We researched local banks in Singapore and ranked each according to ease of opening the account in the name of a foreign director, ease of internet banking, and which ones offered the lowest account keeping fees.
We spoke to 20 Futurebooks’ clients and asked them what they thought of their corporate banking in Singapore, and whether or not it could be improved.
The most common responses were:
- Poor online user experience. This included everything from making a transfer of funds, to downloading a statement.
- Antiquated systems. Although the service is ‘online’, many tasks had to be done using paper forms at a branch. An example is a change of address.
“Will do an inter-departmental hierarchical multi-self-approval money transaction via the Standard Chartered intricate inter-web platform today.
Failing that will revert to antiquated paper written financial transaction transfer request booklet by national non-virtual delivery footman service.”
Here’s another more recent one. We get these types of emails daily from our customers.
“OMFG. What a mess #@$% online banking is.
It took me about half an hour but I have created and submitted a payment for $1500. I assume this should hit your account tomorrow? I would try to send you a remittance advice but that might take me another hour.
For sanity sake can you let me know that you receive the payment.”
We called each of the banks and asked them to describe their corporate banking facility. The survey was carried out in August 2012. We tried to contact their marketing folks to verify if this information was correct, but received no replies.
Minimum opening balances.
||Min. opening balance
||Min. avg. daily balance
||Directors living abroad
||Startup Entrepreneur Account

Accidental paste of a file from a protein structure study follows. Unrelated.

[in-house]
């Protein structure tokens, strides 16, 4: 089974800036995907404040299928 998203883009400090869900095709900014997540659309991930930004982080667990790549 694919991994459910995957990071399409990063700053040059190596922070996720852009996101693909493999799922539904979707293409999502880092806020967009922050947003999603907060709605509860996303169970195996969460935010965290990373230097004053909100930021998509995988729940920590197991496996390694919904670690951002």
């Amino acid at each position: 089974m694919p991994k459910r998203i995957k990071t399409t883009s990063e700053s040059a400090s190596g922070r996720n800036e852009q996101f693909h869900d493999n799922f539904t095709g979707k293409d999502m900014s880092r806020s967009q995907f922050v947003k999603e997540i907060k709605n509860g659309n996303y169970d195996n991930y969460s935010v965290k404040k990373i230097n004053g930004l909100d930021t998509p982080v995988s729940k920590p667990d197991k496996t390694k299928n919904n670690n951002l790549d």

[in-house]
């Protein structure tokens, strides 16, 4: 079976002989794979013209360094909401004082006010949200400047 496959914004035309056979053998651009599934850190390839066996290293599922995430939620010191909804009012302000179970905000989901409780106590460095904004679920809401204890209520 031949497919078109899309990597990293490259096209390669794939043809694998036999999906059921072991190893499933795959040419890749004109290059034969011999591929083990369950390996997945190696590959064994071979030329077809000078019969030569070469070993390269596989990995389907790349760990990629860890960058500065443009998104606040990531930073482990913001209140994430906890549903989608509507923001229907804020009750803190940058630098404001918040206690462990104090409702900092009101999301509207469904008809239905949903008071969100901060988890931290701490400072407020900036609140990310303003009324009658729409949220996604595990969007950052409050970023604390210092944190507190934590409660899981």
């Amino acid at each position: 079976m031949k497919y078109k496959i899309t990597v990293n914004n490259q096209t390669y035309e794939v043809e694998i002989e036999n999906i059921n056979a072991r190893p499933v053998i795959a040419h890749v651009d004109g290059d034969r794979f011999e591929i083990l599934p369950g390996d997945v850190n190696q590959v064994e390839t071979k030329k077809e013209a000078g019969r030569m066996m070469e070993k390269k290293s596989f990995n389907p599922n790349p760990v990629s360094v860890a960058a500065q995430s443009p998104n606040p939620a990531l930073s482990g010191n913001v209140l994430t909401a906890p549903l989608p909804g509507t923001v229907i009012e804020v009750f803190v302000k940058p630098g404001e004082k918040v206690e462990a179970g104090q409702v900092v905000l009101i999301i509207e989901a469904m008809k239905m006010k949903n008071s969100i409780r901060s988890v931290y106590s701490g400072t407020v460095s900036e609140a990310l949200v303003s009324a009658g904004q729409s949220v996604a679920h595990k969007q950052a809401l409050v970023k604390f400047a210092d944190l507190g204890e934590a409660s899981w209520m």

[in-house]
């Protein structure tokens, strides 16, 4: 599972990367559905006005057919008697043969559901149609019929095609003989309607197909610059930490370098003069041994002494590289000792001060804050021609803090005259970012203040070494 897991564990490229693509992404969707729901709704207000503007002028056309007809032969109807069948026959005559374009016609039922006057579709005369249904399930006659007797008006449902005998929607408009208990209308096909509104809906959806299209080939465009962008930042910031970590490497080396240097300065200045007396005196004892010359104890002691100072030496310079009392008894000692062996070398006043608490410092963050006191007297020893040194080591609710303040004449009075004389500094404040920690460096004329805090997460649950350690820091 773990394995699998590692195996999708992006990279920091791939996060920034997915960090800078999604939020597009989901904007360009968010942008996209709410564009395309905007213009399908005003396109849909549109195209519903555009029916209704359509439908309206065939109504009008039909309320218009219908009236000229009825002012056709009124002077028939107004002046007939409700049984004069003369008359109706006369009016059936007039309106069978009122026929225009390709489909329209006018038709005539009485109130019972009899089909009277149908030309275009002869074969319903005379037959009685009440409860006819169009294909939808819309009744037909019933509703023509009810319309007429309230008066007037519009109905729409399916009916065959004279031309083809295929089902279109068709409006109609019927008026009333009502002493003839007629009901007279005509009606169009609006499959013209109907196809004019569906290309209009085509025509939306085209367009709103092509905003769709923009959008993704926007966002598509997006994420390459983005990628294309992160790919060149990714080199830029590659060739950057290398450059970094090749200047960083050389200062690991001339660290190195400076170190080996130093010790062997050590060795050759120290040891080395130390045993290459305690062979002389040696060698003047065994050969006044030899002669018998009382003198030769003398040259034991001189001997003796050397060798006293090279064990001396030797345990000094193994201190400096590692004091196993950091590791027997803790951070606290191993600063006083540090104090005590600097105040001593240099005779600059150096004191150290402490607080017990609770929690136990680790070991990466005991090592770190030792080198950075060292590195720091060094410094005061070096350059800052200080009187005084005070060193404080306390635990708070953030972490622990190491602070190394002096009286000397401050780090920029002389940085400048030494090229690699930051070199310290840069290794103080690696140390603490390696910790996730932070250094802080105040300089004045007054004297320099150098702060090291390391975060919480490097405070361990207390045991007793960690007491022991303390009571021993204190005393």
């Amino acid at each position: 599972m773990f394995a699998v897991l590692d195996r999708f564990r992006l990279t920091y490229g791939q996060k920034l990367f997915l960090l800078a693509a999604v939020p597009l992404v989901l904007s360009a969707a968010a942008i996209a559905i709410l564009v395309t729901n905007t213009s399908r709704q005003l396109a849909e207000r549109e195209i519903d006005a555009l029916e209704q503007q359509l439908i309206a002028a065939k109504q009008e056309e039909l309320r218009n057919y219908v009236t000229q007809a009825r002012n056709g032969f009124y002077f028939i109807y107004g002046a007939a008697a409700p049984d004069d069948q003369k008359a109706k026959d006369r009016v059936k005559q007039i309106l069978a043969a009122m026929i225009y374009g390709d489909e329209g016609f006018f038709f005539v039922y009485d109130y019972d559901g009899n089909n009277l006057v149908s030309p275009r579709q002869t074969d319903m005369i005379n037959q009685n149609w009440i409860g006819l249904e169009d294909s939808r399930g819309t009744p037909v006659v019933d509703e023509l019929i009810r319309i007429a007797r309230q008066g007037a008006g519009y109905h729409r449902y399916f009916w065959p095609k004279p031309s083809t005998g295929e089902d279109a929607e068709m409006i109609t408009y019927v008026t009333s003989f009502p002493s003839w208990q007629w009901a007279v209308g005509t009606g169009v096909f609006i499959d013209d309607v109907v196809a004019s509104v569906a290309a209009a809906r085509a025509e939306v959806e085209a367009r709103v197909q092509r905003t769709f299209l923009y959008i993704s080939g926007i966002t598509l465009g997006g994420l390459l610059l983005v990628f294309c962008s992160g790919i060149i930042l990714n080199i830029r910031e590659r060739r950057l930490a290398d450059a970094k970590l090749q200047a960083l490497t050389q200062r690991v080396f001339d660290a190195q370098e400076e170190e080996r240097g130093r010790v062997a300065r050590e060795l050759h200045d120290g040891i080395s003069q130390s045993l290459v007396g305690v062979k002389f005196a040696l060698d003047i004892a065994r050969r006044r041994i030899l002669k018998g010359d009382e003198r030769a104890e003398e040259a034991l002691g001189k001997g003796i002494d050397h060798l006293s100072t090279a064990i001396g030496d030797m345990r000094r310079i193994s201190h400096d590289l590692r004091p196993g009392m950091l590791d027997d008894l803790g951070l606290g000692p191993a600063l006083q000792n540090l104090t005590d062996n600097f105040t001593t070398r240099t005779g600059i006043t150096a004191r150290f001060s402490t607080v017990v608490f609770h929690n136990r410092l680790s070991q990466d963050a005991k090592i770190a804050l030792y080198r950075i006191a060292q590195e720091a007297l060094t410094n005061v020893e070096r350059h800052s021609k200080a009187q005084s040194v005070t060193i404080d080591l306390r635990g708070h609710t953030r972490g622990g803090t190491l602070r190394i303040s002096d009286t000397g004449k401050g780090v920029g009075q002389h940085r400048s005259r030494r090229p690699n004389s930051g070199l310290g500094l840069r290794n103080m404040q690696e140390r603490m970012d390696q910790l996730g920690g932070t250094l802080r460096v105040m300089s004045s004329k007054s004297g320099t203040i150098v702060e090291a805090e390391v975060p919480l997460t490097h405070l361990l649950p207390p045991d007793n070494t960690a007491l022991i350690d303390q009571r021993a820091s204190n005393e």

||6 Shenton Way
||65 Chulia Street #01-01 OCBC Centre
||16 Collyer Quay
||80 Raffles Place
||2 Battery Road
||21 Collyer Quay
||23 Church Street
This is the amount the bank requires to be deposited when the account is opened. This deposited is normally due with 5 days of the account opening.
Minimum daily balances. This is the minimum balance that is required in the account each day. If the account falls below this amount, normally the bank charges a fee.
Directors living abroad. Most banks require the director(s) to be physically present to open an account in Singapore, which makes account opening and closing difficult.
Establishment or recurring annual fees. Almost all the banks reported no establishment or recurring annual fees.
Some banks are part owned by other banks, and were not featured in our survey. For example Far Eastern Bank Limited is UOB Group. POSB is DBS. Bank of Singapore is part of OCBC.
The most startup friendly banks were DBS and OCBC.
Both banks offered a combination of low rates and permitted directors residing abroad to open an account remotely without too much trouble. We were particularly impressed with OCBC, because we found their staff friendly and efficient when opening accounts for clients.
Unfortunately the banks were not able to offer video fly-throughs or demo accounts of their internet corporate banking. So we had no means of comparing the experience of using one internet banking facility over another.